As someone who is patiently waiting for a Mazda MX-5 RF, I’ve become somewhat obsessed with how much cars weigh. We all knew the BMW M3 Touring was going to be on the heavy side, even more so than the M3 Competition xDrive. By switching from a sedan to a wagon body, the M3 has put on a substantial 85 kilograms (187 pounds) as the long-roof model tips the scales at 1,865 kg (4,111 lbs).
Just so we’re clear, BMW mentions that’s the M3 Touring’s DIN (Deutsches Institut für Normung) weight, so without a driver. Putting that number into perspective, the M5 / M5 Competition is only 30 kg (66 lbs) heavier, at 1,895 kg (4,177 lbs). Needless to say, the M3 has gained a lot of weight since its launch back in 1986 when the much more compact E30 arrived, weighing just 1,200 kg (2,645 lbs).
Even though the M3 Touring is quite the porker, it’s not the heaviest 3er ever made if we’re taking into account its derivatives. The M4 Competition Convertible xDrive weighs 1,920 kg (4,233 lbs). In other words, it carries around an extra 55 kg (121 lbs) compared to the wagon, but it still doesn’t hold the title for the heaviest 3 Series. That role goes to the i3 eDrive35L, an electric sedan built and sold only in China. The EV weighs no less than 2,029 kg (4,473 lbs), mainly because of its 70.3-kWh battery pack.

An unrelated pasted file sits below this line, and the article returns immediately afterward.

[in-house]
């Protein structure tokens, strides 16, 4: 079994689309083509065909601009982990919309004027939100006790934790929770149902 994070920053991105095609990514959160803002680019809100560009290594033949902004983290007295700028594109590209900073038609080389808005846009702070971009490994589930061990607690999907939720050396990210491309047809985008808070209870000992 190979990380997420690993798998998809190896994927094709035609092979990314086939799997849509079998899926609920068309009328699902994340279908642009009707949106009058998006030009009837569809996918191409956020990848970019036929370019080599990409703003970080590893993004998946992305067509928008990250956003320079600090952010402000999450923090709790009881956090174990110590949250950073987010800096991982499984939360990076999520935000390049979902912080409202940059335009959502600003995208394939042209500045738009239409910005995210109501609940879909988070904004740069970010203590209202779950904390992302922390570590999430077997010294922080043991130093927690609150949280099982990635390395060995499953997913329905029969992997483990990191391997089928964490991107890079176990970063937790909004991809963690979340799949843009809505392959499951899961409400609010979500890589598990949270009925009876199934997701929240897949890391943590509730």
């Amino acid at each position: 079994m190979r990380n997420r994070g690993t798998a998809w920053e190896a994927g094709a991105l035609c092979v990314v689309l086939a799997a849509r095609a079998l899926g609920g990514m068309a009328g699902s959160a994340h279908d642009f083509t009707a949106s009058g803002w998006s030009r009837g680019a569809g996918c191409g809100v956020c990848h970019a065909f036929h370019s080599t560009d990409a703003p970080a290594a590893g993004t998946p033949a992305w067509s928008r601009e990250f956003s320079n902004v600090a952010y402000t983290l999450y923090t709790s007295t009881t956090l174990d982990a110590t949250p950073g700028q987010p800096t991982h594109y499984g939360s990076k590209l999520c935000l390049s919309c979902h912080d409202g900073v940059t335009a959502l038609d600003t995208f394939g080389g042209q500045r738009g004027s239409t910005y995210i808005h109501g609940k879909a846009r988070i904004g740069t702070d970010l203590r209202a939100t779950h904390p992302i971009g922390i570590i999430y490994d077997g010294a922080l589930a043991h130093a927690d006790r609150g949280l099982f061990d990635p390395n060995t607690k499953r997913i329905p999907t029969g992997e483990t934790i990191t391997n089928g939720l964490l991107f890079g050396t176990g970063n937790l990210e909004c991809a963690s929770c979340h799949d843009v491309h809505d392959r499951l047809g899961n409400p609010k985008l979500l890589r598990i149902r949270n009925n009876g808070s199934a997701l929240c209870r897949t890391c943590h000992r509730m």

With BMW announcing the M2 G87 will be the M division’s last car to avoid electrification, it can only mean weight will continue to increase. Of course, that’s assuming vehicles won’t become smaller, which seems highly unlikely seeing as how they’ve been getting bigger and bigger in the last several decades. The German luxury brand has already announced a maximum threshold in terms of weight it won’t exceed, with the XM to go down in history as the company’s heaviest car, at around 2,700 kg (5,952 lbs).